Above is a photo of a Berkshire sow with her 11 Mangalitsa-Berkshire piglets.
Below is a European Wild Boar (a sow) with her piglets:
The Mangalitsa is directly derived from the European Wild Boar - explaining the origin of the stripes on the Mangalitsa-Berkshire piglets.
Breeding a Mangalitsa boar to Berkshire sows allows us to produce a lot of crossbreed animals - because the sows multiply the boar's genetics. One boar and 20 sows produce a lot of crossbred piglets. Add a few more boars to breed the 50/50 females and you've got a lot of 3/4 Mangalitsa market hogs. That's what they do in Spain and Hungary.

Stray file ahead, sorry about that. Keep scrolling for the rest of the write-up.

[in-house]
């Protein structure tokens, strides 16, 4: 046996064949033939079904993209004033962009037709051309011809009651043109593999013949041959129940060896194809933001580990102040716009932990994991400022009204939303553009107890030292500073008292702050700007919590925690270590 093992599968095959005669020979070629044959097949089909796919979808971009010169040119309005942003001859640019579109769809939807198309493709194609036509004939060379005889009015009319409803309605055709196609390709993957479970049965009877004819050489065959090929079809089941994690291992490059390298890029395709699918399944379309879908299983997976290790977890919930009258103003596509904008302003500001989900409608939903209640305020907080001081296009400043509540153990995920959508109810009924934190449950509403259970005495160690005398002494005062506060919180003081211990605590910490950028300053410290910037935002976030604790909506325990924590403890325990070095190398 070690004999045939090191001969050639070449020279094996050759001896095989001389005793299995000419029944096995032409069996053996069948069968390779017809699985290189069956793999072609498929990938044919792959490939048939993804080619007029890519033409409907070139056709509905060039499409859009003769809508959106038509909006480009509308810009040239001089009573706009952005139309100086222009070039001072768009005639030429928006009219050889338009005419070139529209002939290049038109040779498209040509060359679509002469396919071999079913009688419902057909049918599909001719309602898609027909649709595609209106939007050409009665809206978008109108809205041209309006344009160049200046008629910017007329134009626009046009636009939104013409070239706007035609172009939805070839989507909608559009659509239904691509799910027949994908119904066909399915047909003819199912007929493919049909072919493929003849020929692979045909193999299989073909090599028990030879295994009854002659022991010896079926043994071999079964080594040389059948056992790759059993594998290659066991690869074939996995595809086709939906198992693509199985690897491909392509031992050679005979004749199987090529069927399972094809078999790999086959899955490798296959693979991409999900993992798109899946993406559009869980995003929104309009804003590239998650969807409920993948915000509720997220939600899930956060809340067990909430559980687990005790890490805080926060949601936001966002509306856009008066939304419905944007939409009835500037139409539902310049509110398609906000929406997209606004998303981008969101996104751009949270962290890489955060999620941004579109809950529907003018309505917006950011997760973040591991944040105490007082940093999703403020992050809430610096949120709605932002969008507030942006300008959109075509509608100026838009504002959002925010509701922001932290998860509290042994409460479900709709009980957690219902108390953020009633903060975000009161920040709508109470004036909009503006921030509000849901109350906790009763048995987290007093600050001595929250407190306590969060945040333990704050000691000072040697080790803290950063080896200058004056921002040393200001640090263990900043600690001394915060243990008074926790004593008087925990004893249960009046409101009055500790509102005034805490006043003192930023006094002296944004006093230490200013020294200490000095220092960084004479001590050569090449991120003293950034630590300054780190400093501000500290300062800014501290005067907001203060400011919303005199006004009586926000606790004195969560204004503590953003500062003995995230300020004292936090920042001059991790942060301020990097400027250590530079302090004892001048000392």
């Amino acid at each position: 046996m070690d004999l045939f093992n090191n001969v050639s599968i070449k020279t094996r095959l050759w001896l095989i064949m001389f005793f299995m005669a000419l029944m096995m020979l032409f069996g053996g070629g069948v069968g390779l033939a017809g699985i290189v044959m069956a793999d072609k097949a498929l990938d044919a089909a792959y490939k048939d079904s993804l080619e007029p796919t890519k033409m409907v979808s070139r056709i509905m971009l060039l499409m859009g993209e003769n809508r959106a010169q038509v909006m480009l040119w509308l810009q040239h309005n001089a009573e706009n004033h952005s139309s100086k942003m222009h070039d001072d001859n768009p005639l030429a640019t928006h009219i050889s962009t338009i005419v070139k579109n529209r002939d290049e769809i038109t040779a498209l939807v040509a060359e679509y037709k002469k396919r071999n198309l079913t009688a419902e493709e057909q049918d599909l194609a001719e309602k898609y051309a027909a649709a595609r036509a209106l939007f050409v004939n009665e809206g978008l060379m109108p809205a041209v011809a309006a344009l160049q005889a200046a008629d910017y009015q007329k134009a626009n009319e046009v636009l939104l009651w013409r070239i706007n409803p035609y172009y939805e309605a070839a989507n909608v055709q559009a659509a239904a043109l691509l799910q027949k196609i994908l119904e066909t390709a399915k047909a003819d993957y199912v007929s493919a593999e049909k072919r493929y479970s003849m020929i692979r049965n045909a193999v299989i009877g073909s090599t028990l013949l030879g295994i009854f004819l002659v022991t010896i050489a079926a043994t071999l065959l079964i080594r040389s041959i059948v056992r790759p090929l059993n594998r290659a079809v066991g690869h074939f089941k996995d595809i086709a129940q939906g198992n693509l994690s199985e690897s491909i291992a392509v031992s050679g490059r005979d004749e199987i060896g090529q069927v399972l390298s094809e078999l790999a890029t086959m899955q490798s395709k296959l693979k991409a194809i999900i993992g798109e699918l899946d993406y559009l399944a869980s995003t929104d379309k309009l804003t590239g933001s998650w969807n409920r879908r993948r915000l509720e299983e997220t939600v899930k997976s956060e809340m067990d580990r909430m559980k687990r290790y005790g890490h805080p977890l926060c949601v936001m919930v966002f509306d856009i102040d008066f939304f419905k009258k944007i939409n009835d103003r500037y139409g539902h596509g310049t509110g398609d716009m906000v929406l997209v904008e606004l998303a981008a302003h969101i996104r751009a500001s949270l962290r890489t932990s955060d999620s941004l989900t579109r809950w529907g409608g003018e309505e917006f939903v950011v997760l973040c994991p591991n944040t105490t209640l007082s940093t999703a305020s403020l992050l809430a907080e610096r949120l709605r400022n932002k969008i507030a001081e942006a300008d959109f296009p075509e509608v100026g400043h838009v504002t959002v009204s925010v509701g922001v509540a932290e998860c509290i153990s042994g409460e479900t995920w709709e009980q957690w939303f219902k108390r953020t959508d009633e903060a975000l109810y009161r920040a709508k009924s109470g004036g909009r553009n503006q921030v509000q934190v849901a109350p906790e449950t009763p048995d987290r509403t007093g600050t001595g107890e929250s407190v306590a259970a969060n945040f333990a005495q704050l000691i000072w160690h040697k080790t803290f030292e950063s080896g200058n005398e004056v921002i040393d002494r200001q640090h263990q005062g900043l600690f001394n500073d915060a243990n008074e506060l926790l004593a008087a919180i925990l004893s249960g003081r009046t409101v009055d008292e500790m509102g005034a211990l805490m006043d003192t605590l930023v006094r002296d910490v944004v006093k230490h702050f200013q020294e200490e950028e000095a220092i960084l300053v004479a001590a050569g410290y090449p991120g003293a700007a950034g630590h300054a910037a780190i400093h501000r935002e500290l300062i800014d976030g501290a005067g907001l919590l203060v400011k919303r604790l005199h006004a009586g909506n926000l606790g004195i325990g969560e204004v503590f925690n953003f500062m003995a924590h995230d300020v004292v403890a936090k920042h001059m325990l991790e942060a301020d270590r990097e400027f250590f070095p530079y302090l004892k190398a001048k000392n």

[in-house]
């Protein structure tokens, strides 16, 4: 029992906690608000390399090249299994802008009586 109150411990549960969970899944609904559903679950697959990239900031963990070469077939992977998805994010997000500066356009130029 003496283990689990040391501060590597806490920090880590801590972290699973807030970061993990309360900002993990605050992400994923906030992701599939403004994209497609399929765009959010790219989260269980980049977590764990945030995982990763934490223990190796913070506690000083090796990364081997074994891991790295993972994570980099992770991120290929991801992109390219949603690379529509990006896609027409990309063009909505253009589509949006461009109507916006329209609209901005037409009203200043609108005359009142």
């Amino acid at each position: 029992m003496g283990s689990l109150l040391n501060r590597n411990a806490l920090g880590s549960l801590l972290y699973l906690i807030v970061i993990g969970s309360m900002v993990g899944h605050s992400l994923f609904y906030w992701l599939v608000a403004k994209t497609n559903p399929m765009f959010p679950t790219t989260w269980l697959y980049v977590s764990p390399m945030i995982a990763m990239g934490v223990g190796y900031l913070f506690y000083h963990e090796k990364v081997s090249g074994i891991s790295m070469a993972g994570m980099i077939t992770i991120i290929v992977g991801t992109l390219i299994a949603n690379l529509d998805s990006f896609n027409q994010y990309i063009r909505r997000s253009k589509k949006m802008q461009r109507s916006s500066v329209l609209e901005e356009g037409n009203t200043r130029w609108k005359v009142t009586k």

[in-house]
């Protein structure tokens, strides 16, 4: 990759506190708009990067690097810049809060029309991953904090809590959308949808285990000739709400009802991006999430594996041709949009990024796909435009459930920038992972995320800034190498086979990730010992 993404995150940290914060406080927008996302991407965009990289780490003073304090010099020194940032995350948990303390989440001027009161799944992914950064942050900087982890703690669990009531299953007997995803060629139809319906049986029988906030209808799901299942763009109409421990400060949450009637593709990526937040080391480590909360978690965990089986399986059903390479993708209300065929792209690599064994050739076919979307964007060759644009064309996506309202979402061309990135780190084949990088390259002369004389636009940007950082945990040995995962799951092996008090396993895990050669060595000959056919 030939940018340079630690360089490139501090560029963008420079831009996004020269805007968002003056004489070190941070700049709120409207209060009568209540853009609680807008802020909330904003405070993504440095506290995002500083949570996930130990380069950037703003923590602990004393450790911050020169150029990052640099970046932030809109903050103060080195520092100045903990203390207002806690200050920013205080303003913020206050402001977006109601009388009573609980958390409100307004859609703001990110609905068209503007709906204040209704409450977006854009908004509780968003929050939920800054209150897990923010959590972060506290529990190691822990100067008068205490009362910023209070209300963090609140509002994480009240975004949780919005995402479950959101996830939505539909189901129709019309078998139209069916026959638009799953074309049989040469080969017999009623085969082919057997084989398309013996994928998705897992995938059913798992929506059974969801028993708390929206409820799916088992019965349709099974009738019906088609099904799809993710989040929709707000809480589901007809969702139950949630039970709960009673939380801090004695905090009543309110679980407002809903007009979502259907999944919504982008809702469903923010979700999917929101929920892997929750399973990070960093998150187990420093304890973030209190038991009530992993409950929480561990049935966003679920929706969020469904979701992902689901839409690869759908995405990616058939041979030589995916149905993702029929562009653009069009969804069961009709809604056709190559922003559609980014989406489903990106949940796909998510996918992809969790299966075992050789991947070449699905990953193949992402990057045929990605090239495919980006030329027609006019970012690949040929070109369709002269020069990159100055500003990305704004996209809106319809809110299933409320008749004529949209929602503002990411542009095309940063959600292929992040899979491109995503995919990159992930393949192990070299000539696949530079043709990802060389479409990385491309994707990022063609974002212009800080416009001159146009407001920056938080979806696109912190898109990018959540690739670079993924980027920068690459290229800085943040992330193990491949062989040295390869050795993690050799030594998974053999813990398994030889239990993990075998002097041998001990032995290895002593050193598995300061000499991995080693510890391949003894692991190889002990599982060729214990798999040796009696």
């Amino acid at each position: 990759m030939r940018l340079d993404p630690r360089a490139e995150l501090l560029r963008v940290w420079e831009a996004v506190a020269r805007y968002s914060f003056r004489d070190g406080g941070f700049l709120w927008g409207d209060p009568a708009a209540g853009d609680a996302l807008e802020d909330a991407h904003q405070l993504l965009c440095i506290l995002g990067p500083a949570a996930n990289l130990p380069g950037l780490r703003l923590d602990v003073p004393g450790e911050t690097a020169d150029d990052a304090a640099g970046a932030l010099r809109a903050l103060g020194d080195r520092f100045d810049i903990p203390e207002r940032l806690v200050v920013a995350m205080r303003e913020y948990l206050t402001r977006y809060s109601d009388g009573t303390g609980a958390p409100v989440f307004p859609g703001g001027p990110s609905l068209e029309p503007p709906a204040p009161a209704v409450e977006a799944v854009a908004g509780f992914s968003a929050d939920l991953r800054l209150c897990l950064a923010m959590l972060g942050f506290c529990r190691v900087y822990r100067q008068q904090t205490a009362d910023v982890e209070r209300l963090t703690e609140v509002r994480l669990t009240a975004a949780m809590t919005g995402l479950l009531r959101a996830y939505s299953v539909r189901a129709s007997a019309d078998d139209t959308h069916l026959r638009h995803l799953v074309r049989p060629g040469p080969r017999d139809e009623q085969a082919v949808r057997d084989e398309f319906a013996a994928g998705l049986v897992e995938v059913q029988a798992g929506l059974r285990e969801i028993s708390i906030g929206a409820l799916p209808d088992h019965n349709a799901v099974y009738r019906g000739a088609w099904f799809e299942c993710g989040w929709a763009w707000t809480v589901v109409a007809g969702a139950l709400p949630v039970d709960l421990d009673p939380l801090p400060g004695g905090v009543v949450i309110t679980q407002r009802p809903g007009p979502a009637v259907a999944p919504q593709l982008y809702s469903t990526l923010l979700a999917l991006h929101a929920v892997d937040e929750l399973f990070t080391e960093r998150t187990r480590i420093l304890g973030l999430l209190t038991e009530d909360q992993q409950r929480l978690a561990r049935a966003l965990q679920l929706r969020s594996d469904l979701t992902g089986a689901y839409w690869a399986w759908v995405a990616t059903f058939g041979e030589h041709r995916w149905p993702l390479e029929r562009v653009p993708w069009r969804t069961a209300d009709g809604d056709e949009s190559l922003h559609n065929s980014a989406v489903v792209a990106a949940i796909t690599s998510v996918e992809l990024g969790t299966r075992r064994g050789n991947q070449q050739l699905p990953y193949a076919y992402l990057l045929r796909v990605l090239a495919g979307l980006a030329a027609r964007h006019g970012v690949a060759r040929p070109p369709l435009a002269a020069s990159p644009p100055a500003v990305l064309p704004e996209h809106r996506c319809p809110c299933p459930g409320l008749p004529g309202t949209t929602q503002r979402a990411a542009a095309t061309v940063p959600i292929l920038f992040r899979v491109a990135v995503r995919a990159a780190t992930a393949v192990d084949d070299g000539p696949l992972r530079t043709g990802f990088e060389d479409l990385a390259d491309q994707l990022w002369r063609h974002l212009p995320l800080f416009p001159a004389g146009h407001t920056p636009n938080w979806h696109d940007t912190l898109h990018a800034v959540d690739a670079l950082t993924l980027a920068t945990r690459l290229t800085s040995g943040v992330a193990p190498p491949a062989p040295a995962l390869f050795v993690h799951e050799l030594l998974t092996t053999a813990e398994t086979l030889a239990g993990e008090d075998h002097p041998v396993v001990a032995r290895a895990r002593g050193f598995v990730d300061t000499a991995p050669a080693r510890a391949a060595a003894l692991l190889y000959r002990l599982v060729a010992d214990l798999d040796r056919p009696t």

To produce the hybrid pigs pictured at the top, we put Hans in with a harem of Berkshire sows (Franz, the other boar, is with the Mangalitsa sows). Although Hans is about half the weight of the Berkshire sows, when they are in heat, they'll stand in a hollow or on the downslope of a hill, allowing him to do his job.
This method - natural breeding - is quite archaic. The normal thing to do is AI, which, if you have the facilities, makes things go a lot smoother.